In Argentum optional type can wrap any type, including another Optional. This theoretically allows having types like
???int, and so on.
Why is this needed? For instance, when accessing a container of
optional elements, it's necessary to distinguish between the absence of an element (going out of array bounds) and an element with a value of
nothing. Or when using nested
? operators, the result will depend on which condition didn't work.
Let's consider an example:
token = name ? findUserByName(_) ? getUserToken(_); // Operator associativity is right-to-left. So, this example can be written as: token = name ? (findUserByName(_) ? getUserToken(_));
Let's go right-to-left:
getUserTokenreturns a value of type
?String, which could be either a token or
nothingif the user doesn't have a token.
- The innermost
?operator will return
??String. It will be
nothingif there's no user,
some(nothing)if there's no token, or
some(some(string)), if there's a token.
- The left
?operator will have a type
???String, which could be
nothingif there's no name, and various forms of
some(...)indicating problems with finding the user or their token.
The resulting package of optional values can be analyzed with three ":" operators:
log(token : "No name" : "No user" : "No token)
However, this level of nesting isn't always necessary (and definitely not good for function results). That's why, in Argentum, there's a
&&-operator, which works like
?, but it requires both left and right operands to return optional values (not necessarily of the same type).
It functions quite similarly to Haskell's
maybe >>=. Its left operand returns
?T, and its right operand transforms
?X. The result of this operator is of type
It starts by executing the left operand:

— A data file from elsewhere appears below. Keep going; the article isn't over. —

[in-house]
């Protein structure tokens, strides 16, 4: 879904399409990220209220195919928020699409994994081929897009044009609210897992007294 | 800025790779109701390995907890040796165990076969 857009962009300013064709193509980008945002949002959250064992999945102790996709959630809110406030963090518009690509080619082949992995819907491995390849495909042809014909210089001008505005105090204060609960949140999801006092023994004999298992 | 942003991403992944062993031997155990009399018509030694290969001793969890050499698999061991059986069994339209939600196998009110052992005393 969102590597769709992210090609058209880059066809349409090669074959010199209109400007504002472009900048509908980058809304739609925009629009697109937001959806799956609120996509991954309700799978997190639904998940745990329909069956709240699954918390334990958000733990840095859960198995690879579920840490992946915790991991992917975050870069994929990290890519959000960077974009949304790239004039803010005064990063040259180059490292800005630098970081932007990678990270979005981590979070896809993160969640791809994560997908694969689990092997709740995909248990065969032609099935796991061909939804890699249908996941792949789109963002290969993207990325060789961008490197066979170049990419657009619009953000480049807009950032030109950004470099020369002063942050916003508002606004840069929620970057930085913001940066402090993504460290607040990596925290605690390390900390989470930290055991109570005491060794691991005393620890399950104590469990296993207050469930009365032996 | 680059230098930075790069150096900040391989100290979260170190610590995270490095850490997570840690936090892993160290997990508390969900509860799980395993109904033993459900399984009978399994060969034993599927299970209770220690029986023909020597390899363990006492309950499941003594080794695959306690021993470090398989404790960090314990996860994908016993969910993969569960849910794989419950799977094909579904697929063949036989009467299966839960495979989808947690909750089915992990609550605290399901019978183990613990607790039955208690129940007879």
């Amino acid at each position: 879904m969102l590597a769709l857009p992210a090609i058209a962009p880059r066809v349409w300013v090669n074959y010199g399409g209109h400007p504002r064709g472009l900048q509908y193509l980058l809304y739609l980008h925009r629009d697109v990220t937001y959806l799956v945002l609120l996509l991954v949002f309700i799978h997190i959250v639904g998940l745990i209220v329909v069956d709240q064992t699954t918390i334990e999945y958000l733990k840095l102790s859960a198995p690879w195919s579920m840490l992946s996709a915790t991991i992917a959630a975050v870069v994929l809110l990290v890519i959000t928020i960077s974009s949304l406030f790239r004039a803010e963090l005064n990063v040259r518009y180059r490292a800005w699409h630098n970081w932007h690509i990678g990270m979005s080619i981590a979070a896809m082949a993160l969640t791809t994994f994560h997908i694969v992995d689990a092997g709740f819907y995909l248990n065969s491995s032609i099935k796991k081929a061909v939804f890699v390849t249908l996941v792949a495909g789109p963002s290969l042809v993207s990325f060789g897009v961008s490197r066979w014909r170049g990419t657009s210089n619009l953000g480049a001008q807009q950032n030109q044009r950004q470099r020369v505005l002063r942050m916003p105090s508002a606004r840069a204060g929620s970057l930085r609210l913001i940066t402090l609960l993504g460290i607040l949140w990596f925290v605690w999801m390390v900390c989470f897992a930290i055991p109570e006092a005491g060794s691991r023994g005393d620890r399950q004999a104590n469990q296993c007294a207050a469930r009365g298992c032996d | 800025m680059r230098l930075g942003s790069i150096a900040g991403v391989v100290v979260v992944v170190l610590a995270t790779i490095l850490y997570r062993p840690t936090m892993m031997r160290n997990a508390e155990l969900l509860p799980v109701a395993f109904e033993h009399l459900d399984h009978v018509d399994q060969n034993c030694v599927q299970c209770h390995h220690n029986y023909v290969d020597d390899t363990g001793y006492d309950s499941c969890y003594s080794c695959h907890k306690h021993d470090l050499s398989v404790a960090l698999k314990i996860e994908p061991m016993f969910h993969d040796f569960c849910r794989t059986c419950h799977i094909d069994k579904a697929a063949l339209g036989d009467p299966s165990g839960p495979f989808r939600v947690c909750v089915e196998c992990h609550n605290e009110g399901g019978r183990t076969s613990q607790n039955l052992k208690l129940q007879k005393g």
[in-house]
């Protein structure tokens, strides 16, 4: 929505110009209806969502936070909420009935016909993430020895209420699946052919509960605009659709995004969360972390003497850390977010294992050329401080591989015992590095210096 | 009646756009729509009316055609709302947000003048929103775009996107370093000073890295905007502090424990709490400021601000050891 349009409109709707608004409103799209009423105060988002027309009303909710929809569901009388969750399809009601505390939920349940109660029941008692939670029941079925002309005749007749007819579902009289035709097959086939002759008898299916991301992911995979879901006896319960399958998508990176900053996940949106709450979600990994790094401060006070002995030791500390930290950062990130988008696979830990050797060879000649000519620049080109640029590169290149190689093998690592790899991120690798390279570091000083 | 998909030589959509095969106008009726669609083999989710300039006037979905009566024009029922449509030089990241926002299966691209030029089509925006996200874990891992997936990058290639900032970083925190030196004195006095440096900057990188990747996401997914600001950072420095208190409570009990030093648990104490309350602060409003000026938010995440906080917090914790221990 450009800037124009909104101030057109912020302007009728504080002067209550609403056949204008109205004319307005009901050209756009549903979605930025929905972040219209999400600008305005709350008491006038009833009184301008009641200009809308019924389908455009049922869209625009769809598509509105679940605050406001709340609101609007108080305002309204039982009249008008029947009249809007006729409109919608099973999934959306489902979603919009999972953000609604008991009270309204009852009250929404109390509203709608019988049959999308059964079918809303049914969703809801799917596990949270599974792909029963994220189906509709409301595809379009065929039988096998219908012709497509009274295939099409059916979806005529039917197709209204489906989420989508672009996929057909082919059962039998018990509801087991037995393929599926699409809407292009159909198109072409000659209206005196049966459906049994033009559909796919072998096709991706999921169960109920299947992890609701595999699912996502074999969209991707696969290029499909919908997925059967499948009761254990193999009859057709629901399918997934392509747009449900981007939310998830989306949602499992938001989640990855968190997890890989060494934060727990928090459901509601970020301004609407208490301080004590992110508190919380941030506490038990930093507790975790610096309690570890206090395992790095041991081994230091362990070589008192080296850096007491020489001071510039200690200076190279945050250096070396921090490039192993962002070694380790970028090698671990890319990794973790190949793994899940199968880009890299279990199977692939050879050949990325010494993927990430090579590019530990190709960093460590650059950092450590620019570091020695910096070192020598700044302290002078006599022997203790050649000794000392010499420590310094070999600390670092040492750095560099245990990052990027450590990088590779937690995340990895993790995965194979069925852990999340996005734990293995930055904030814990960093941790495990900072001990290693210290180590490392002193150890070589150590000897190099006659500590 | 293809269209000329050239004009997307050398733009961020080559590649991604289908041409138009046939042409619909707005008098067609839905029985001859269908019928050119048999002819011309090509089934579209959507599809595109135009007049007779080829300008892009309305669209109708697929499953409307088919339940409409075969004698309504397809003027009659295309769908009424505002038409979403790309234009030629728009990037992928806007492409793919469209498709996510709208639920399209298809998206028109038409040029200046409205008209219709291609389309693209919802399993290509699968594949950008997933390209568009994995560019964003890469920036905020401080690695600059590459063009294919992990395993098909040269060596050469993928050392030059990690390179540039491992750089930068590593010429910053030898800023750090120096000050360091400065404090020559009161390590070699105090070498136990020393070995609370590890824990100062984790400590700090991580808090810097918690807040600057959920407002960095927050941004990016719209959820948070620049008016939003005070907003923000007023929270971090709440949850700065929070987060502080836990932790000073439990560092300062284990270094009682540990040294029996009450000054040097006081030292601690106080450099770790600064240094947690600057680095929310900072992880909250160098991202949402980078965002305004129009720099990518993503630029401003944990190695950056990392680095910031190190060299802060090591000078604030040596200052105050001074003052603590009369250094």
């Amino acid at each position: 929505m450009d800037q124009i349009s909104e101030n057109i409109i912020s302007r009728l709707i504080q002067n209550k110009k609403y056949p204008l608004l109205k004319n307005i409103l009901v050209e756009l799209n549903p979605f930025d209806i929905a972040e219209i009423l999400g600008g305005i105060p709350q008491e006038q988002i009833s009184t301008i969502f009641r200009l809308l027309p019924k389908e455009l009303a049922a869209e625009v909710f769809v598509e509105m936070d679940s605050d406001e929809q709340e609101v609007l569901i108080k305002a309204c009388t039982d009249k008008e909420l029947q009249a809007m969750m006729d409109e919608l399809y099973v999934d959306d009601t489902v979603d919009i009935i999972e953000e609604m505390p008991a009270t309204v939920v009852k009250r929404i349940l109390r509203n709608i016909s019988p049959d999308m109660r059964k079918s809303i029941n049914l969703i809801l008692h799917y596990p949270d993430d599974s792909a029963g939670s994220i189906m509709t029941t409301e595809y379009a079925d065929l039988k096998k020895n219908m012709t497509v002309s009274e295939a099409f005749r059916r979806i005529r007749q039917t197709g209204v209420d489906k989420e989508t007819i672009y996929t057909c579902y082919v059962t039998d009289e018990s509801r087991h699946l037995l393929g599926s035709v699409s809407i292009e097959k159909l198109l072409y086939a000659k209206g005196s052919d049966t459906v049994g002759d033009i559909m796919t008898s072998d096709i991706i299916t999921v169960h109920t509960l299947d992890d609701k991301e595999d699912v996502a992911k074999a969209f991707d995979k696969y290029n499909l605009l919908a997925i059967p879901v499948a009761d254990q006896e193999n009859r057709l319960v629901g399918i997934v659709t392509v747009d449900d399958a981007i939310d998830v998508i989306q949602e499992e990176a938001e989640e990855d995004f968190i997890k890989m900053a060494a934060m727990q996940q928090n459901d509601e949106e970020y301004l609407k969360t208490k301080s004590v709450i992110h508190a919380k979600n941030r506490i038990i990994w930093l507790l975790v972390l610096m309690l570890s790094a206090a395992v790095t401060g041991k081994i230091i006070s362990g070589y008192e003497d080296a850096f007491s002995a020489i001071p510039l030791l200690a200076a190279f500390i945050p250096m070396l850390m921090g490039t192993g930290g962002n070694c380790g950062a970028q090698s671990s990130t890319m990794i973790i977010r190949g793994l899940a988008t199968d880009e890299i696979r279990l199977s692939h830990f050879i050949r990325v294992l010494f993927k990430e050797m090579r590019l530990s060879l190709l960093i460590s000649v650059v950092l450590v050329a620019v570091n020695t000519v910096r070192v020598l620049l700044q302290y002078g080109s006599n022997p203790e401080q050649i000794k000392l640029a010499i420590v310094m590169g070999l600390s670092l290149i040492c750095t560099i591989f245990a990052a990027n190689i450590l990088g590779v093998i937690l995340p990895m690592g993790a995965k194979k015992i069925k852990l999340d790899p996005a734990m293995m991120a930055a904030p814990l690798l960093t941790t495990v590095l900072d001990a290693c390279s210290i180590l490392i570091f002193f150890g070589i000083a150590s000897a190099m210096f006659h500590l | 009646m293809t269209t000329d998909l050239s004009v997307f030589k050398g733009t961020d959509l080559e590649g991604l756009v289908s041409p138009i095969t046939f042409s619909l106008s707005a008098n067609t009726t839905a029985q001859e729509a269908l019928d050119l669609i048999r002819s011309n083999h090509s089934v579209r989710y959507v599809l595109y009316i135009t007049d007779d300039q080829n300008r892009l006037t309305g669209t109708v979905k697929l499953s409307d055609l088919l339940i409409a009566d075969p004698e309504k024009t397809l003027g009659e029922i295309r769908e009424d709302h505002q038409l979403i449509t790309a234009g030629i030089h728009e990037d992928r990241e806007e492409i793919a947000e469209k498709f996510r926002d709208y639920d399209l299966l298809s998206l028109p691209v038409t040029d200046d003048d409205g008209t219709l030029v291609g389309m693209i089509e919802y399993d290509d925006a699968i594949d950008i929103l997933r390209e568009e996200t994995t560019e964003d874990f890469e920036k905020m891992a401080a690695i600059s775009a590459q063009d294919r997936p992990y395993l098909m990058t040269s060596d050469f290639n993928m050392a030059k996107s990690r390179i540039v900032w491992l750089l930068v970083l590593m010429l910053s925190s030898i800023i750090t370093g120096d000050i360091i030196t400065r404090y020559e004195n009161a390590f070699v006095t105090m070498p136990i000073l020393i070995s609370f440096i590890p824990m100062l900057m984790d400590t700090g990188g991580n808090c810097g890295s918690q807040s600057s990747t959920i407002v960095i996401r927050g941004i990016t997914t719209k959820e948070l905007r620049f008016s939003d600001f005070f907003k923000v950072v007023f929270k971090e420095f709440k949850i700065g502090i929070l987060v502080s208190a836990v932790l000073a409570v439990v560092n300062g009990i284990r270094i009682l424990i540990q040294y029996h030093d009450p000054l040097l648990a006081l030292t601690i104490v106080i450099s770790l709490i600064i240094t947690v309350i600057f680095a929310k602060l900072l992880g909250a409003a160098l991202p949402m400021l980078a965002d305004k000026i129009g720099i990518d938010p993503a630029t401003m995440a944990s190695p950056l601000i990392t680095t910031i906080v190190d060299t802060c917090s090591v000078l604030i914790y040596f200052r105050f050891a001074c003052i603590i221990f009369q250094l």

- If it's
nothing, the result becomes
- Otherwise, it binds the inner value from
?Tto the variable "_" and executes the right operand, which becomes the result of the entire
Compared to the
? operator, the
&& operator has only one difference – it doesn't wrap the result of the right operand in an optional; instead, it requires it to be optional already. If you substitute
bool (optional void) for
?X in the
&&-operator, it becomes identical to the
&&-operator in most C-like languages.
&& also has the form
&&=name, to provide a name instead of "_".
Let's rewrite the previous example:
token = name && findUserByName(_) && getUserToken(_);
Now, the token has a type
?String. It has lost all information about why the token retrieval failed. It's now either "no token" or the actual token value.
Sometimes, nesting of optional wrappers is useful, and sometimes it isn't. That's why both the
&& operators find their uses.
The last of the unmentioned operators is "
||". It's similar to "
:". The only difference is that it requires the left and right sides to be of the same optional type. If the "
:" operator returns its left operand unwrapped from an optional, "
||" doesn't do that. In this aspect, it's also analogous to the
|| operator in most C-like languages.
Examples of usage:
x = a < 0 || a > 100 ? -1 : 1; myConfig = getFromFile() || getFromServer() || getDefaultConfig() : terminate();
The last line of code attempts to acquire config from different sources, all "
||"-operators in the chain return
?Config which is examined and unwrapped by the last